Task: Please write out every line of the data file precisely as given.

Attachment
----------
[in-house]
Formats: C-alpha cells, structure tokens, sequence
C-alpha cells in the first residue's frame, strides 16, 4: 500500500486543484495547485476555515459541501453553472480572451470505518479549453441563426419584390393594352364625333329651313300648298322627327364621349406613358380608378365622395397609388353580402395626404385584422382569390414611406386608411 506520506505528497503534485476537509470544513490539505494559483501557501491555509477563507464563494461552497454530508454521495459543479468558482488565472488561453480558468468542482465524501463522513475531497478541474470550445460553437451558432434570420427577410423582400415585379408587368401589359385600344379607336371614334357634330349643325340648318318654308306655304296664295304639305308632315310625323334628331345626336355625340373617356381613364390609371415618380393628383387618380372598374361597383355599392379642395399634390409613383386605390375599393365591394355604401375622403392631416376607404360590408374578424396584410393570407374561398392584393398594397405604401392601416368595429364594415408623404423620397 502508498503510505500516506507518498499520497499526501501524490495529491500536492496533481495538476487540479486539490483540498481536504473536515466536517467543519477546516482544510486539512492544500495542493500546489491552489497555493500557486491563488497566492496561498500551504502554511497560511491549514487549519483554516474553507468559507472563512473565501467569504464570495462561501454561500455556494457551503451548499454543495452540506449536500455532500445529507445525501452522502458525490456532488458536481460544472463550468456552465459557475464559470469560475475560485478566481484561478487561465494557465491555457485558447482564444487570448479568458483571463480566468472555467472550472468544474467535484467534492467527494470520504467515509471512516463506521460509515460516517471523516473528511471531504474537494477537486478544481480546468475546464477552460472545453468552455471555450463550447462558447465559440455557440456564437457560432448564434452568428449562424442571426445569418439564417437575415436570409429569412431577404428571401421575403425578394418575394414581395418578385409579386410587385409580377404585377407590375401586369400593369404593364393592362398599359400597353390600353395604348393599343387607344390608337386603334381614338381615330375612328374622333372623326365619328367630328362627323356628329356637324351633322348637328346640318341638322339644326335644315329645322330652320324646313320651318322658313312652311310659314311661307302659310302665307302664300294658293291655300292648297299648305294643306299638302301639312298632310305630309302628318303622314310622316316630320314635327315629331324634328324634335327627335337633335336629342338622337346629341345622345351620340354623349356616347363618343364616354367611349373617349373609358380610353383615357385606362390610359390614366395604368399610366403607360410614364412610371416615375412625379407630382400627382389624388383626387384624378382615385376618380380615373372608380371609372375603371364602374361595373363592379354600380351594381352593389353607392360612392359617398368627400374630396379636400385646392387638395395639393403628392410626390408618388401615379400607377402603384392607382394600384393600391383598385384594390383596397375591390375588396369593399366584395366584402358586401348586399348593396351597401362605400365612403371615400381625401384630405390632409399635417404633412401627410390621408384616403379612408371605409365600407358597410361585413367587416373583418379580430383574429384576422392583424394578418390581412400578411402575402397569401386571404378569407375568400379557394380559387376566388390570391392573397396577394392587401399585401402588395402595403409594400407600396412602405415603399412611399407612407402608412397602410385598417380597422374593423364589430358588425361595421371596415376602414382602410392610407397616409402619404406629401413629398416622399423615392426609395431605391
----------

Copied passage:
[in-house]
Formats: C-alpha cells, structure tokens, sequence
C-alpha cells in the first residue's frame, strides 16, 4: 500500500486543484495547485476555515459541501453553472480572451470505518479549453441563426419584390393594352364625333329651313300648298322627327364621349406613358380608378365622395397609388353580402395626404385584422382569390414611406386608411 506520506505528497503534485476537509470544513490539505494559483501557501491555509477563507464563494461552497454530508454521495459543479468558482488565472488561453480558468468542482465524501463522513475531497478541474470550445460553437451558432434570420427577410423582400415585379408587368401589359385600344379607336371614334357634330349643325340648318318654308306655304296664295304639305308632315310625323334628331345626336355625340373617356381613364390609371415618380393628383387618380372598374361597383355599392379642395399634390409613383386605390375599393365591394355604401375622403392631416376607404360590408374578424396584410393570407374561398392584393398594397405604401392601416368595429364594415408623404423620397 502508498503510505500516506507518498499520497499526501501524490495529491500536492496533481495538476487540479486539490483540498481536504473536515466536517467543519477546516482544510486539512492544500495542493500546489491552489497555493500557486491563488497566492496561498500551504502554511497560511491549514487549519483554516474553507468559507472563512473565501467569504464570495462561501454561500455556494457551503451548499454543495452540506449536500455532500445529507445525501452522502458525490456532488458536481460544472463550468456552465459557475464559470469560475475560485478566481484561478487561465494557465491555457485558447482564444487570448479568458483571463480566468472555467472550472468544474467535484467534492467527494470520504467515509471512516463506521460509515460516517471523516473528511471531504474537494477537486478544481480546468475546464477552460472545453468552455471555450463550447462558447465559440455557440456564437457560432448564434452568428449562424442571426445569418439564417437575415436570409429569412431577404428571401421575403425578394418575394414581395418578385409579386410587385409580377404585377407590375401586369400593369404593364393592362398599359400597353390600353395604348393599343387607344390608337386603334381614338381615330375612328374622333372623326365619328367630328362627323356628329356637324351633322348637328346640318341638322339644326335644315329645322330652320324646313320651318322658313312652311310659314311661307302659310302665307302664300294658293291655300292648297299648305294643306299638302301639312298632310305630309302628318303622314310622316316630320314635327315629331324634328324634335327627335337633335336629342338622337346629341345622345351620340354623349356616347363618343364616354367611349373617349373609358380610353383615357385606362390610359390614366395604368399610366403607360410614364412610371416615375412625379407630382400627382389624388383626387384624378382615385376618380380615373372608380371609372375603371364602374361595373363592379354600380351594381352593389353607392360612392359617398368627400374630396379636400385646392387638395395639393403628392410626390408618388401615379400607377402603384392607382394600384393600391383598385384594390383596397375591390375588396369593399366584395366584402358586401348586399348593396351597401362605400365612403371615400381625401384630405390632409399635417404633412401627410390621408384616403379612408371605409365600407358597410361585413367587416373583418379580430383574429384576422392583424394578418390581412400578411402575402397569401386571404378569407375568400379557394380559387376566388390570391392573397396577394392587401399585401402588395402595403409594400407600396412602405415603399412611399407612407402608412397602410385598417380597422374593423364589430358588425361595421371596415376602414382602410392610407397616409402619404406629401413629398416622399423615392426609395431605391